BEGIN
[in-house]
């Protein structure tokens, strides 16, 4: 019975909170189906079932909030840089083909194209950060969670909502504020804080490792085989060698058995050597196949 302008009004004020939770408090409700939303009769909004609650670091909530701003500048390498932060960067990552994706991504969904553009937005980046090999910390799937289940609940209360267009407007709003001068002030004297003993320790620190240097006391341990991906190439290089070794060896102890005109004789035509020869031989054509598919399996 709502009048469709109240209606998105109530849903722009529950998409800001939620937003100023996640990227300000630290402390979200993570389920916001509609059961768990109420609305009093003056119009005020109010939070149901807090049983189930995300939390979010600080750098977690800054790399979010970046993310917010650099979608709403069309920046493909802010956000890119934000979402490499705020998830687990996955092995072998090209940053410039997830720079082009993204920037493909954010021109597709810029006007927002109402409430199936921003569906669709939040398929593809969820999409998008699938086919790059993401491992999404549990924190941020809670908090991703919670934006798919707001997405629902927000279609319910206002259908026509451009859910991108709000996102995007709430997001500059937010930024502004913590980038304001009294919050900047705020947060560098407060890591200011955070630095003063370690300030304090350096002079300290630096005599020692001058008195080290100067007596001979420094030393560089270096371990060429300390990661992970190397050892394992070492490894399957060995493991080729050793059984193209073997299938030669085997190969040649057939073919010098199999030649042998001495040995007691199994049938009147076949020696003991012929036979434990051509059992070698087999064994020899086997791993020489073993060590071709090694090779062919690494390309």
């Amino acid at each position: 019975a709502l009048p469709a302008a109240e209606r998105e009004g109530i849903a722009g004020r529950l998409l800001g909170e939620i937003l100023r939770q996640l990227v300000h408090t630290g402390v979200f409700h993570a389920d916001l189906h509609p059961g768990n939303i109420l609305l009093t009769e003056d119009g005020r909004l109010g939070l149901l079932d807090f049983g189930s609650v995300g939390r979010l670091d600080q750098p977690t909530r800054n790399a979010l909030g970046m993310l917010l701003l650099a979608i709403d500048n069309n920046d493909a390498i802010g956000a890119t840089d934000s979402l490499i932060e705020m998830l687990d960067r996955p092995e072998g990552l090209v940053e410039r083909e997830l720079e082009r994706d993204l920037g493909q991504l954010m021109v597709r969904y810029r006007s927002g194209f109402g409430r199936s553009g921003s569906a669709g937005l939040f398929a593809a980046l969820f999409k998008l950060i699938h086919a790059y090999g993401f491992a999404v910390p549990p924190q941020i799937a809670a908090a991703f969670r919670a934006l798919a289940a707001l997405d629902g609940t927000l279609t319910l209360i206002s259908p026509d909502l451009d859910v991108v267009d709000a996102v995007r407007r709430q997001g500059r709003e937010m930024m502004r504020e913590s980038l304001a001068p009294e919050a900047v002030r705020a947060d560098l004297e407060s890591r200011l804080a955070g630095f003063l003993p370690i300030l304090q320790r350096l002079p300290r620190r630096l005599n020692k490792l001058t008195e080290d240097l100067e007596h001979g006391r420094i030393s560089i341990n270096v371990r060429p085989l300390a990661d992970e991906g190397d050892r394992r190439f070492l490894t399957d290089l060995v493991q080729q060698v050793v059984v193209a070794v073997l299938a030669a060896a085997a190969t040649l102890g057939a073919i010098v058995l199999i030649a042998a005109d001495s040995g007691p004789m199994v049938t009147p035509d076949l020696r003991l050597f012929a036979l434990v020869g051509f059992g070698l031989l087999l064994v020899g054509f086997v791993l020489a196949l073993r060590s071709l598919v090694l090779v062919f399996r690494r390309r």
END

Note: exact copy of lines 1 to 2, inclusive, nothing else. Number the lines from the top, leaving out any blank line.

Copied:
[in-house]
């Protein structure tokens, strides 16, 4: 019975909170189906079932909030840089083909194209950060969670909502504020804080490792085989060698058995050597196949 302008009004004020939770408090409700939303009769909004609650670091909530701003500048390498932060960067990552994706991504969904553009937005980046090999910390799937289940609940209360267009407007709003001068002030004297003993320790620190240097006391341990991906190439290089070794060896102890005109004789035509020869031989054509598919399996 709502009048469709109240209606998105109530849903722009529950998409800001939620937003100023996640990227300000630290402390979200993570389920916001509609059961768990109420609305009093003056119009005020109010939070149901807090049983189930995300939390979010600080750098977690800054790399979010970046993310917010650099979608709403069309920046493909802010956000890119934000979402490499705020998830687990996955092995072998090209940053410039997830720079082009993204920037493909954010021109597709810029006007927002109402409430199936921003569906669709939040398929593809969820999409998008699938086919790059993401491992999404549990924190941020809670908090991703919670934006798919707001997405629902927000279609319910206002259908026509451009859910991108709000996102995007709430997001500059937010930024502004913590980038304001009294919050900047705020947060560098407060890591200011955070630095003063370690300030304090350096002079300290630096005599020692001058008195080290100067007596001979420094030393560089270096371990060429300390990661992970190397050892394992070492490894399957060995493991080729050793059984193209073997299938030669085997190969040649057939073919010098199999030649042998001495040995007691199994049938009147076949020696003991012929036979434990051509059992070698087999064994020899086997791993020489073993060590071709090694090779062919690494390309």